Assessment of long-term and recent pesticide exposure among rural school children in Nicaragua

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Assessment of long-term and recent pesticide exposure among rural school children in Nicaragua. / Rodriguez, Teresa; van Wendel de Joode, Berna; Lindh, Christian; Rojas, Marianela; Lundberg, Ingvar; Wesseling, Catharina.

I: Occupational and Environmental Medicine, Vol. 69, Nr. 2, 2012, s. 119-125.

Forskningsoutput: TidskriftsbidragArtikel i vetenskaplig tidskrift

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Rodriguez, Teresa ; van Wendel de Joode, Berna ; Lindh, Christian ; Rojas, Marianela ; Lundberg, Ingvar ; Wesseling, Catharina. / Assessment of long-term and recent pesticide exposure among rural school children in Nicaragua. I: Occupational and Environmental Medicine. 2012 ; Vol. 69, Nr. 2. s. 119-125.

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TY - JOUR

T1 - Assessment of long-term and recent pesticide exposure among rural school children in Nicaragua

AU - Rodriguez, Teresa

AU - van Wendel de Joode, Berna

AU - Lindh, Christian

AU - Rojas, Marianela

AU - Lundberg, Ingvar

AU - Wesseling, Catharina

PY - 2012

Y1 - 2012

N2 - Objective This study assessed pesticide exposure of children in rural Nicaragua in relation to parental pesticide use, from around conception to current school age, as part of an epidemiological evaluation of neurodevelopment effects. Methods We included 132 children whose parents were subsistence farmers or plantation workers, or had an agricultural history. As proxies for children's long-term exposures, we constructed cumulative parental pesticide-specific use indices for periods before and after the child's birth from data obtained using an icon-calendar-based questionnaire, of application hours (h) for plantation workers and subsistence farmers, and of kilograms of active ingredients (ai) only for subsistence farmers. Pesticide residues of TCPY, 3-PBA and 2,4-D were analysed in children's urine as indicators for current exposures. Results Life-time indices were highest for the organophosphates chlorpyrifos (median 114 h (min 2; max 1584), 19.2 kg ai (min 0.37; max 548)) and methamidophos (84 h (6; 1964), 12.2 kg ai (0.30; 780)). The P50 values of children's urinary residues were 3.7 mu g/g creatinine for TCPY, 2.8 for 3-PBA and 0.9 for 2,4-D; TCPY values are comparable with those in other countries, but 3-PBA and 2,4-D are considerably higher. The maximum levels for all three pesticides are the highest reported for children. Residues increased on days after application, but most high residue levels were unrelated to parental pesticide applications. Conclusion Urinary pesticide residues reveal high environmental exposure among children in rural Nicaragua. The quantitative parental pesticide use indices as proxies for children's exposures during different periods may be useful for the evaluation of developmental health effects.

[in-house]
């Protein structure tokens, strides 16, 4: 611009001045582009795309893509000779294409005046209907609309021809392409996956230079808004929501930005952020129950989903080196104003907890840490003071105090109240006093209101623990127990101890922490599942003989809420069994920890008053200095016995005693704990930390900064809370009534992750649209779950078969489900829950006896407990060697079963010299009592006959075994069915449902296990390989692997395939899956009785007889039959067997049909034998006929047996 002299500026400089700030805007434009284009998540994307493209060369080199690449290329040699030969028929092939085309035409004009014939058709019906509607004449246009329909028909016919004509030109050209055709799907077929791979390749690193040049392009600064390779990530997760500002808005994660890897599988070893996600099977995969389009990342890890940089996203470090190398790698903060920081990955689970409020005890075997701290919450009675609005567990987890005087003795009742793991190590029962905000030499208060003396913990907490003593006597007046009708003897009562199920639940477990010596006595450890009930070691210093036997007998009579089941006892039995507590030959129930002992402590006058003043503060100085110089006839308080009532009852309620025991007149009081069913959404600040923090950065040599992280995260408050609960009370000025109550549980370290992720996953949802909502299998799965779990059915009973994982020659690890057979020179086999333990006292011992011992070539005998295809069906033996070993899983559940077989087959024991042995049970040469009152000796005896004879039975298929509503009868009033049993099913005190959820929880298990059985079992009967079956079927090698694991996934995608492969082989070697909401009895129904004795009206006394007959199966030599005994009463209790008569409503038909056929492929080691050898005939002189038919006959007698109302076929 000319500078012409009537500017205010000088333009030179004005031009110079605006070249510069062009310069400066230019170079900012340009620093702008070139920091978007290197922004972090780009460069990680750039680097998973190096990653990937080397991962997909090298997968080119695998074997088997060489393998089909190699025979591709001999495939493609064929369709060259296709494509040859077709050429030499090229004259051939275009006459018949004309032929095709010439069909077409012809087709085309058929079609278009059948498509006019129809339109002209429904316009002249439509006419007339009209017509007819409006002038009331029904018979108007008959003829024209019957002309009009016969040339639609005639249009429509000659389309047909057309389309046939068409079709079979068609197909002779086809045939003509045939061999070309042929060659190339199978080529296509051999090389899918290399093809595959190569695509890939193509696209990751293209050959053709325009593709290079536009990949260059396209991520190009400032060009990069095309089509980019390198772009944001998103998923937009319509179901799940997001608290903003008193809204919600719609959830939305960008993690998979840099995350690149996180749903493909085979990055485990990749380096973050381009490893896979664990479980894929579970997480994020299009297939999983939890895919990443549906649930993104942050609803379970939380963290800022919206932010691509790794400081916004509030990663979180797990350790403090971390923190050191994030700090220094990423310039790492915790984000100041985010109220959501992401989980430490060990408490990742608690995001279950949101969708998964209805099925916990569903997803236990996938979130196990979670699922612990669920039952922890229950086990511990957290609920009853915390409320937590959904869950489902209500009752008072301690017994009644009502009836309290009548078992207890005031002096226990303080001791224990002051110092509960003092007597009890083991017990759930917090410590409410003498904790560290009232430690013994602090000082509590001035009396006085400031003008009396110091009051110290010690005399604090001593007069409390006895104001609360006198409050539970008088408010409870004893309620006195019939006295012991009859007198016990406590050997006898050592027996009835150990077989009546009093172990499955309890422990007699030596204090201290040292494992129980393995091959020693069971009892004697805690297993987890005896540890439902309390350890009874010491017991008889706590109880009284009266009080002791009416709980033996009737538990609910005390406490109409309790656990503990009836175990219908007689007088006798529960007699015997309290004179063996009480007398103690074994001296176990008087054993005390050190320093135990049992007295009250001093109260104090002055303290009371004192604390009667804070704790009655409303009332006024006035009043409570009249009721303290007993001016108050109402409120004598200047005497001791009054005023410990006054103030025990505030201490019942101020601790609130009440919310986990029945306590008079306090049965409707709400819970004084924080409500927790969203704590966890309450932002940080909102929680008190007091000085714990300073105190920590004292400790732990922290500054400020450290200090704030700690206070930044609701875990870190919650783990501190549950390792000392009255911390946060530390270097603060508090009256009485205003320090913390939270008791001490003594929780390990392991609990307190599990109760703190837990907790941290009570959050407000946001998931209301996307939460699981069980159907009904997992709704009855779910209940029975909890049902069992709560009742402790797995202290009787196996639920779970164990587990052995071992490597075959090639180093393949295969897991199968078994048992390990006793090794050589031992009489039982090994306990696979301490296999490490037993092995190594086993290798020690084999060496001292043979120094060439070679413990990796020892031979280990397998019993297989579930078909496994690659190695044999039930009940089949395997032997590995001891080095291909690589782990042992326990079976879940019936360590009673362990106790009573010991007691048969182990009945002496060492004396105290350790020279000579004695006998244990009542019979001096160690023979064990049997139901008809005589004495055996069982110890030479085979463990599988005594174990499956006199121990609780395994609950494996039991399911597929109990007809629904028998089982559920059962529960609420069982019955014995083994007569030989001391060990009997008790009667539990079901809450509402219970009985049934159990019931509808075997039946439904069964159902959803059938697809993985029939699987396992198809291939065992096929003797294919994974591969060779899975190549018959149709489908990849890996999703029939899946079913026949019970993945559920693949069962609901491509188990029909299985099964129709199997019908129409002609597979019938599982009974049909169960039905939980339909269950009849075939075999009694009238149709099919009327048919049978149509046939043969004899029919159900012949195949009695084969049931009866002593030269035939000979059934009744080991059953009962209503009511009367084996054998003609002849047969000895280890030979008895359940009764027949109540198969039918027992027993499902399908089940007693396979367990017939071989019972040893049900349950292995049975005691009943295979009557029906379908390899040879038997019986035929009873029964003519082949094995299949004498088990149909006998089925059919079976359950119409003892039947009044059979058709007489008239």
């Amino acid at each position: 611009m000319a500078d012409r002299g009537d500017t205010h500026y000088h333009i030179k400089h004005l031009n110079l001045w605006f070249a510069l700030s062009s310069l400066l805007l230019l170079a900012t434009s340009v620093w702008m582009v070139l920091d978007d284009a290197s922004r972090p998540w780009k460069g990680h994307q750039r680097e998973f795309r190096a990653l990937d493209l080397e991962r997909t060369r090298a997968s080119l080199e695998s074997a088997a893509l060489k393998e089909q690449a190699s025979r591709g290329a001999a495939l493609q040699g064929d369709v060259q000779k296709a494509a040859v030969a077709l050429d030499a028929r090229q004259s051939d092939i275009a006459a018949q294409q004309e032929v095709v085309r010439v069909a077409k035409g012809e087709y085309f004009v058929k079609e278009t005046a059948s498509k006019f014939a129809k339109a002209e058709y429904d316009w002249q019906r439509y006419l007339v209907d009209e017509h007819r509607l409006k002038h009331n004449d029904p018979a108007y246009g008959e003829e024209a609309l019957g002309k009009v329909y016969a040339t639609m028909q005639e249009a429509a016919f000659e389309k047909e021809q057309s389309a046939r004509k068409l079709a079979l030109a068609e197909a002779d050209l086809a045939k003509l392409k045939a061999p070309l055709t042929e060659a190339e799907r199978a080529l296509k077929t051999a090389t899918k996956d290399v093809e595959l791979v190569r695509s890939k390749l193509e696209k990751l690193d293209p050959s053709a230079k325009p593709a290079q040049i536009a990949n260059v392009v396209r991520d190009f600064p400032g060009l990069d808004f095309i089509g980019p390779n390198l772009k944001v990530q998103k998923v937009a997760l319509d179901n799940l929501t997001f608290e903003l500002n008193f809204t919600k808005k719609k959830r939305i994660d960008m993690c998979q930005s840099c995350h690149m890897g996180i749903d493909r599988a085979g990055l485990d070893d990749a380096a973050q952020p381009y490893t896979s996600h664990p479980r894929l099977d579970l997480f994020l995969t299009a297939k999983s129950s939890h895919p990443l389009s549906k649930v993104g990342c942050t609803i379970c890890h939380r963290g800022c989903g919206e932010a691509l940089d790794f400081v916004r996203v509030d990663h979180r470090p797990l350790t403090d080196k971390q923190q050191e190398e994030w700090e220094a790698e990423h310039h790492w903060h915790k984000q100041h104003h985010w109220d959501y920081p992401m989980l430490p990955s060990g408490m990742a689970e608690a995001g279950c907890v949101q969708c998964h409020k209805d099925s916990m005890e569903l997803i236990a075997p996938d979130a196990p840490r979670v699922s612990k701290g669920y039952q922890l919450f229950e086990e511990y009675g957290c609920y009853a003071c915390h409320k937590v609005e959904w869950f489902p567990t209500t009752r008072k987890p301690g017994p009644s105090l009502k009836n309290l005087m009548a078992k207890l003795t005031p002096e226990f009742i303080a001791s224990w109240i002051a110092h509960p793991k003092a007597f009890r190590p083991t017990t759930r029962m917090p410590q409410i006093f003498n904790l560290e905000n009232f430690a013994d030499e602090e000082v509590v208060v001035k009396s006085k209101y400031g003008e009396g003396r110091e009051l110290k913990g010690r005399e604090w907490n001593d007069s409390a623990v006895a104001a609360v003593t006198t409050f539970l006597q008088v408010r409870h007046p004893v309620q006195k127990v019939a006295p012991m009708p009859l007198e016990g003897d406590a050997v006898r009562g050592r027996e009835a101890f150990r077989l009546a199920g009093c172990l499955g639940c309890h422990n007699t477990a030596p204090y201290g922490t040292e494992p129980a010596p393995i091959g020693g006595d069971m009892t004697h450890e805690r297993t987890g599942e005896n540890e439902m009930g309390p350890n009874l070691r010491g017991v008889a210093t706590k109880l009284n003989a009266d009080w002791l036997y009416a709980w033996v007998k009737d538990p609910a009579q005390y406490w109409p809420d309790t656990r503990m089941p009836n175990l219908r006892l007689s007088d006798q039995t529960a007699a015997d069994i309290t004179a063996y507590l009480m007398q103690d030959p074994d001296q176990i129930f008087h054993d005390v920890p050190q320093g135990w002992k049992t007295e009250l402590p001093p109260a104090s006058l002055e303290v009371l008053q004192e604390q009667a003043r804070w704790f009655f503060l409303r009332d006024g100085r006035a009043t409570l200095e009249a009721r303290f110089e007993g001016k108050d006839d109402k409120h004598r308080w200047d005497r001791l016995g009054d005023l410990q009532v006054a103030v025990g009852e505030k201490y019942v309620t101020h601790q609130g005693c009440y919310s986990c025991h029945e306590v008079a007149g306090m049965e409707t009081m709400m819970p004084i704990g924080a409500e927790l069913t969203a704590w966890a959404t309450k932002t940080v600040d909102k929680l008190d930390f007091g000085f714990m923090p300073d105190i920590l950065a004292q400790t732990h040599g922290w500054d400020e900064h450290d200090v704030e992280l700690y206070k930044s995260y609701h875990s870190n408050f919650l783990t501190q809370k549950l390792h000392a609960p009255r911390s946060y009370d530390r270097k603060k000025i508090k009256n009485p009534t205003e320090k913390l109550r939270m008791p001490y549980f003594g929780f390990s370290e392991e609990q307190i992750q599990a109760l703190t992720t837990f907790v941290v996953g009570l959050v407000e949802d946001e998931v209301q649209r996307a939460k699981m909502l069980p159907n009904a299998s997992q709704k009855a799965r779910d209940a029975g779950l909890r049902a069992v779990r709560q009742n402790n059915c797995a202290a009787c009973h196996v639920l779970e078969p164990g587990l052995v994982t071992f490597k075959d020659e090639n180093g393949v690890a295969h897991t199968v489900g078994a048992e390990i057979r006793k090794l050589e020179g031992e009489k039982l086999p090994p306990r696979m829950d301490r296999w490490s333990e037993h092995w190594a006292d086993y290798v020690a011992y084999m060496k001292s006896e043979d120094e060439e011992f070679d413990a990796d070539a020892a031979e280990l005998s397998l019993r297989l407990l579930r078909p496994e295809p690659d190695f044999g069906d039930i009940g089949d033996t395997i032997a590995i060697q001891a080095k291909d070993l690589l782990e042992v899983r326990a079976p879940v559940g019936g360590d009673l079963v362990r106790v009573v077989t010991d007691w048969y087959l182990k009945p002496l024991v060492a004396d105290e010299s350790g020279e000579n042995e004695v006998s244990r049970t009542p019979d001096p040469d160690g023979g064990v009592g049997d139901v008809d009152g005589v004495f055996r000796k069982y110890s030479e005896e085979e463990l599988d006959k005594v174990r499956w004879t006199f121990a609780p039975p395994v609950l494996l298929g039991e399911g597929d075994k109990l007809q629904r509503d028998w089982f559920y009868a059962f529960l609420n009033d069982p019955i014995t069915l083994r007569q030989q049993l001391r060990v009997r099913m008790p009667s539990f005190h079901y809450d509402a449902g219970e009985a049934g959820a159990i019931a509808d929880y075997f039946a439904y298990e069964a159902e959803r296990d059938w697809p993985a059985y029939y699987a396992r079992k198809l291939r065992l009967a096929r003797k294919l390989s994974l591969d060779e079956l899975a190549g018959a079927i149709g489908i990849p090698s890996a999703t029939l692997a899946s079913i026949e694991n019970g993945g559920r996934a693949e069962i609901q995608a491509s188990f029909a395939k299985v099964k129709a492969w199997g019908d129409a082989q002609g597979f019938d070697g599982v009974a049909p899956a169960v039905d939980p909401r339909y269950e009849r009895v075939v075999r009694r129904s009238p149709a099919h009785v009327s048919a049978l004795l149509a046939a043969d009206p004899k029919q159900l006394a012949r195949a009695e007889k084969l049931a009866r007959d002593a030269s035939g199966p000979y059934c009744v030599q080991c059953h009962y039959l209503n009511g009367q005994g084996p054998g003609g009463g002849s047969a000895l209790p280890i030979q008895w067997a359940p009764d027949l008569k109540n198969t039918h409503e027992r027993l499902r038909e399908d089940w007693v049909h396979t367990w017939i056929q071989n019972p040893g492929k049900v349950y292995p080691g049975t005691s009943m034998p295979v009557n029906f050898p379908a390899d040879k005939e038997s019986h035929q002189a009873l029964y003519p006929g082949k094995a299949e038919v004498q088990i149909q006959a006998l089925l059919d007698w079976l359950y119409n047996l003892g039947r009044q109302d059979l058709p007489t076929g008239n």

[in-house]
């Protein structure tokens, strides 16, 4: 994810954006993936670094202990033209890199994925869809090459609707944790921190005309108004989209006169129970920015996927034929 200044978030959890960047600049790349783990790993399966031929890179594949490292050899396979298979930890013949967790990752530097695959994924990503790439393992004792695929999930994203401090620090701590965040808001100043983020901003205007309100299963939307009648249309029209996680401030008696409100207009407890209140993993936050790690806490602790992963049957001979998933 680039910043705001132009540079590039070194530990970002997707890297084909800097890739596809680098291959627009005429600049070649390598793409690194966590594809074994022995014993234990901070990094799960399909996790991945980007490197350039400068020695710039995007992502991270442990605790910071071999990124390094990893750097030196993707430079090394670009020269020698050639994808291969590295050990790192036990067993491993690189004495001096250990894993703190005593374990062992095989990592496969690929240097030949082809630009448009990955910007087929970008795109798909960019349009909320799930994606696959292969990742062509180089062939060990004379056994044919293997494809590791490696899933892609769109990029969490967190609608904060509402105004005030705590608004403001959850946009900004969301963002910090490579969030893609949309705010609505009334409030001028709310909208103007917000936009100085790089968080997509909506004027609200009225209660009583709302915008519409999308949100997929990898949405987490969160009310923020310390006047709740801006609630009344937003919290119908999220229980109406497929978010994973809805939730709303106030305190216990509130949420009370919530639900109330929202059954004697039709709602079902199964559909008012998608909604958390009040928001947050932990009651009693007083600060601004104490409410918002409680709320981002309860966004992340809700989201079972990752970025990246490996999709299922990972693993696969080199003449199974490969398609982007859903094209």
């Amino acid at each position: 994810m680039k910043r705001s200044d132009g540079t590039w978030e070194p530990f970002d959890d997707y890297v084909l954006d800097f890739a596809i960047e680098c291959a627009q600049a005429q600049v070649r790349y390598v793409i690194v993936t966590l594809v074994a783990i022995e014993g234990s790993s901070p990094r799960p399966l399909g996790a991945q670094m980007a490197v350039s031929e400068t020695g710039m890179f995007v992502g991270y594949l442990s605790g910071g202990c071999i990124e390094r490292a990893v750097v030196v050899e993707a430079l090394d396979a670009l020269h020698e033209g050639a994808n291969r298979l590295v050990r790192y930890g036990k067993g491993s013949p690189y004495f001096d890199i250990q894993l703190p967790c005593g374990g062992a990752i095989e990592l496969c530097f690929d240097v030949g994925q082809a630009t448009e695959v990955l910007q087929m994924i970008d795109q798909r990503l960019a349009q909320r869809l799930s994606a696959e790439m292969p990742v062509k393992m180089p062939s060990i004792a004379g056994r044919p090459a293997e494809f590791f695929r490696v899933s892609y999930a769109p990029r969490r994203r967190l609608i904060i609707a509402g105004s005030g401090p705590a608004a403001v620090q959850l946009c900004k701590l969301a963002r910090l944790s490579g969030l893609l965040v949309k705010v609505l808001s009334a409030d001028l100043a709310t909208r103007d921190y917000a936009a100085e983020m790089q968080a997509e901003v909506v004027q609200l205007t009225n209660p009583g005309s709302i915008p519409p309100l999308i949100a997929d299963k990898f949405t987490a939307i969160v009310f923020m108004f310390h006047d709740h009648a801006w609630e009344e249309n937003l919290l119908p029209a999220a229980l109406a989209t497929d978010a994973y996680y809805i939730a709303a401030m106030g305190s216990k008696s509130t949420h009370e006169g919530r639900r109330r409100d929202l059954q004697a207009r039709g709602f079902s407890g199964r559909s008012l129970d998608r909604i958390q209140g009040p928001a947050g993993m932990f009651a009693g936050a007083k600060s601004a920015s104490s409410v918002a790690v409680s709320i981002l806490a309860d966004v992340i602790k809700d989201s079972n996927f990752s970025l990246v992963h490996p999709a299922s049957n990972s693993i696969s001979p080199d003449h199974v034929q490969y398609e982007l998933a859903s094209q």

AB - Objective This study assessed pesticide exposure of children in rural Nicaragua in relation to parental pesticide use, from around conception to current school age, as part of an epidemiological evaluation of neurodevelopment effects. Methods We included 132 children whose parents were subsistence farmers or plantation workers, or had an agricultural history. As proxies for children's long-term exposures, we constructed cumulative parental pesticide-specific use indices for periods before and after the child's birth from data obtained using an icon-calendar-based questionnaire, of application hours (h) for plantation workers and subsistence farmers, and of kilograms of active ingredients (ai) only for subsistence farmers. Pesticide residues of TCPY, 3-PBA and 2,4-D were analysed in children's urine as indicators for current exposures. Results Life-time indices were highest for the organophosphates chlorpyrifos (median 114 h (min 2; max 1584), 19.2 kg ai (min 0.37; max 548)) and methamidophos (84 h (6; 1964), 12.2 kg ai (0.30; 780)). The P50 values of children's urinary residues were 3.7 mu g/g creatinine for TCPY, 2.8 for 3-PBA and 0.9 for 2,4-D; TCPY values are comparable with those in other countries, but 3-PBA and 2,4-D are considerably higher. The maximum levels for all three pesticides are the highest reported for children. Residues increased on days after application, but most high residue levels were unrelated to parental pesticide applications. Conclusion Urinary pesticide residues reveal high environmental exposure among children in rural Nicaragua. The quantitative parental pesticide use indices as proxies for children's exposures during different periods may be useful for the evaluation of developmental health effects.

U2 - 10.1136/oem.2010.062539

DO - 10.1136/oem.2010.062539

M3 - Article

VL - 69

SP - 119

EP - 125

JO - Occupational and Environmental Medicine

JF - Occupational and Environmental Medicine

SN - 1470-7926

IS - 2

ER -